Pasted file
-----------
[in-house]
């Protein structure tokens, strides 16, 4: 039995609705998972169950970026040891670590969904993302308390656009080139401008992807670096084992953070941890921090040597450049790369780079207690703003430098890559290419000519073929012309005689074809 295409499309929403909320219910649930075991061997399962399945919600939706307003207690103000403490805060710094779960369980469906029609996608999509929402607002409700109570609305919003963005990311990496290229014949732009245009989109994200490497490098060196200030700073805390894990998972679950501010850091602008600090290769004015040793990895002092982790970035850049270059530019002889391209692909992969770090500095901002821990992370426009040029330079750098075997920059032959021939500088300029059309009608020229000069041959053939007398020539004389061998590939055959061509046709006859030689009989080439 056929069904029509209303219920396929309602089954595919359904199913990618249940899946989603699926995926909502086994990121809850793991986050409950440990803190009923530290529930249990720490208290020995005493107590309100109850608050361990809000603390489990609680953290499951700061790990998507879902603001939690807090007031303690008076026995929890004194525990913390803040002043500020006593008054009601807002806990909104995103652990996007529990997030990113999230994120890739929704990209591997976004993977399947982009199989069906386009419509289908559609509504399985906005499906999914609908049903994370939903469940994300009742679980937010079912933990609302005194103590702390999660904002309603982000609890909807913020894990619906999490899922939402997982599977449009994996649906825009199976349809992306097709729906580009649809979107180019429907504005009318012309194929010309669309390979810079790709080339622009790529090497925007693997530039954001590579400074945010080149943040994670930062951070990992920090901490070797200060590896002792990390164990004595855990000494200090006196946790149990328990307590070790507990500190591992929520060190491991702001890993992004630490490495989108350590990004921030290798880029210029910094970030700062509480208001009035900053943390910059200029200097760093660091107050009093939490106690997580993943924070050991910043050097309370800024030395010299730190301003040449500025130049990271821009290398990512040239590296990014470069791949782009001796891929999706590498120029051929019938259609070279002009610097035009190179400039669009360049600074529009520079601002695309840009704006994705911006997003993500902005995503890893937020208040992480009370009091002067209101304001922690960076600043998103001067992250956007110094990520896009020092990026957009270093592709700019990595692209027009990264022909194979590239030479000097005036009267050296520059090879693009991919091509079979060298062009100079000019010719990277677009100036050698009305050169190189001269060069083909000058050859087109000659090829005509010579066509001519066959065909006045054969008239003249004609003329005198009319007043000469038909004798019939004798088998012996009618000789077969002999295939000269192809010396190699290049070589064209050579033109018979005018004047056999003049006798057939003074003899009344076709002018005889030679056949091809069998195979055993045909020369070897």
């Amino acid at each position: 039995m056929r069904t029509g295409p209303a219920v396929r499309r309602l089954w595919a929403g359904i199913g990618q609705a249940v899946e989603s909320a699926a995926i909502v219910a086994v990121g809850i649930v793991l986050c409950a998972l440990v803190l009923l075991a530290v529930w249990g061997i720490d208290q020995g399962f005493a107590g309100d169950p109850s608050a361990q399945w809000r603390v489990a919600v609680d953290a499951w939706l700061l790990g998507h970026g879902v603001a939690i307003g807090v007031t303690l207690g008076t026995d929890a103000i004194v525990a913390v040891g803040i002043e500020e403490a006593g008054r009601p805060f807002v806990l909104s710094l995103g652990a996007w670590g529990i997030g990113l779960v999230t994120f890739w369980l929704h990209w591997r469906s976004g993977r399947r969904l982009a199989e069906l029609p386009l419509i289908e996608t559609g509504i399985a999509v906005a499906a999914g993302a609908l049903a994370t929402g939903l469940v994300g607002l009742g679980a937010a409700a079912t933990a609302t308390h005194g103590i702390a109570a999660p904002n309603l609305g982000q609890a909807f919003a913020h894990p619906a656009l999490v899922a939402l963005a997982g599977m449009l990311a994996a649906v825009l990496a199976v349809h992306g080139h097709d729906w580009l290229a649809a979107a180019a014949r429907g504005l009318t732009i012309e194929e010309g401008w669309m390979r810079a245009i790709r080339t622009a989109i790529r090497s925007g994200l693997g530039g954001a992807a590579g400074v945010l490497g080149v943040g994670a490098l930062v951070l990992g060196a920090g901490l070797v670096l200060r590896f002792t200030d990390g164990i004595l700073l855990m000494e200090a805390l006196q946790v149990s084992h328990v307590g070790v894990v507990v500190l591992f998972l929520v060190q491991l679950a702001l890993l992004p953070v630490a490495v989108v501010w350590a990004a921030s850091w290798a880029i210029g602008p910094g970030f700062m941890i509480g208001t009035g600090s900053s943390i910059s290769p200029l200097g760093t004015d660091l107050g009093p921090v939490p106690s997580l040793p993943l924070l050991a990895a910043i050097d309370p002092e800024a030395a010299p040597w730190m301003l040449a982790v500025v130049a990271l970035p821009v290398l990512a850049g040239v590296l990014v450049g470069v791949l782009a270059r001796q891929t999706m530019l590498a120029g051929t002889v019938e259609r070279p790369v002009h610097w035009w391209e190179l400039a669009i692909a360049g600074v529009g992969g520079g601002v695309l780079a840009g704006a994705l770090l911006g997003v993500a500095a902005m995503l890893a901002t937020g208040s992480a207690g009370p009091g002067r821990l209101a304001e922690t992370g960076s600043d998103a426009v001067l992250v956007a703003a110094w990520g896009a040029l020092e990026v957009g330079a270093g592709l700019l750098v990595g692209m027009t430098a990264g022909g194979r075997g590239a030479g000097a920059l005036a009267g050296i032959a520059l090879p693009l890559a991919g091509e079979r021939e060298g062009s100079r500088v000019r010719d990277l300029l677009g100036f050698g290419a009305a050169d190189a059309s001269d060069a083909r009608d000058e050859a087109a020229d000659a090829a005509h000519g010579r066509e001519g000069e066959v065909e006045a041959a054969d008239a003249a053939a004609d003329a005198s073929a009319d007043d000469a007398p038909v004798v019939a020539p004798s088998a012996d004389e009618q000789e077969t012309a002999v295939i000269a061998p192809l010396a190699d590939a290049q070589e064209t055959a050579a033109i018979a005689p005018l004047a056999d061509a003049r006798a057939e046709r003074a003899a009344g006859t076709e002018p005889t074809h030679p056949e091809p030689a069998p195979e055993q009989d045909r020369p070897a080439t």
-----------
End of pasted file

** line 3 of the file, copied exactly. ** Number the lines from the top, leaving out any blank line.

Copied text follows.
């Amino acid at each position: 039995m056929r069904t029509g295409p209303a219920v396929r499309r309602l089954w595919a929403g359904i199913g990618q609705a249940v899946e989603s909320a699926a995926i909502v219910a086994v990121g809850i649930v793991l986050c409950a998972l440990v803190l009923l075991a530290v529930w249990g061997i720490d208290q020995g399962f005493a107590g309100d169950p109850s608050a361990q399945w809000r603390v489990a919600v609680d953290a499951w939706l700061l790990g998507h970026g879902v603001a939690i307003g807090v007031t303690l207690g008076t026995d929890a103000i004194v525990a913390v040891g803040i002043e500020e403490a006593g008054r009601p805060f807002v806990l909104s710094l995103g652990a996007w670590g529990i997030g990113l779960v999230t994120f890739w369980l929704h990209w591997r469906s976004g993977r399947r969904l982009a199989e069906l029609p386009l419509i289908e996608t559609g509504i399985a999509v906005a499906a999914g993302a609908l049903a994370t929402g939903l469940v994300g607002l009742g679980a937010a409700a079912t933990a609302t308390h005194g103590i702390a109570a999660p904002n309603l609305g982000q609890a909807f919003a913020h894990p619906a656009l999490v899922a939402l963005a997982g599977m449009l990311a994996a649906v825009l990496a199976v349809h992306g080139h097709d729906w580009l290229a649809a979107a180019a014949r429907g504005l009318t732009i012309e194929e010309g401008w669309m390979r810079a245009i790709r080339t622009a989109i790529r090497s925007g994200l693997g530039g954001a992807a590579g400074v945010l490497g080149v943040g994670a490098l930062v951070l990992g060196a920090g901490l070797v670096l200060r590896f002792t200030d990390g164990i004595l700073l855990m000494e200090a805390l006196q946790v149990s084992h328990v307590g070790v894990v507990v500190l591992f998972l929520v060190q491991l679950a702001l890993l992004p953070v630490a490495v989108v501010w350590a990004a921030s850091w290798a880029i210029g602008p910094g970030f700062m941890i509480g208001t009035g600090s900053s943390i910059s290769p200029l200097g760093t004015d660091l107050g009093p921090v939490p106690s997580l040793p993943l924070l050991a990895a910043i050097d309370p002092e800024a030395a010299p040597w730190m301003l040449a982790v500025v130049a990271l970035p821009v290398l990512a850049g040239v590296l990014v450049g470069v791949l782009a270059r001796q891929t999706m530019l590498a120029g051929t002889v019938e259609r070279p790369v002009h610097w035009w391209e190179l400039a669009i692909a360049g600074v529009g992969g520079g601002v695309l780079a840009g704006a994705l770090l911006g997003v993500a500095a902005m995503l890893a901002t937020g208040s992480a207690g009370p009091g002067r821990l209101a304001e922690t992370g960076s600043d998103a426009v001067l992250v956007a703003a110094w990520g896009a040029l020092e990026v957009g330079a270093g592709l700019l750098v990595g692209m027009t430098a990264g022909g194979r075997g590239a030479g000097a920059l005036a009267g050296i032959a520059l090879p693009l890559a991919g091509e079979r021939e060298g062009s100079r500088v000019r010719d990277l300029l677009g100036f050698g290419a009305a050169d190189a059309s001269d060069a083909r009608d000058e050859a087109a020229d000659a090829a005509h000519g010579r066509e001519g000069e066959v065909e006045a041959a054969d008239a003249a053939a004609d003329a005198s073929a009319d007043d000469a007398p038909v004798v019939a020539p004798s088998a012996d004389e009618q000789e077969t012309a002999v295939i000269a061998p192809l010396a190699d590939a290049q070589e064209t055959a050579a033109i018979a005689p005018l004047a056999d061509a003049r006798a057939e046709r003074a003899a009344g006859t076709e002018p005889t074809h030679p056949e091809p030689a069998p195979e055993q009989d045909r020369p070897a080439t």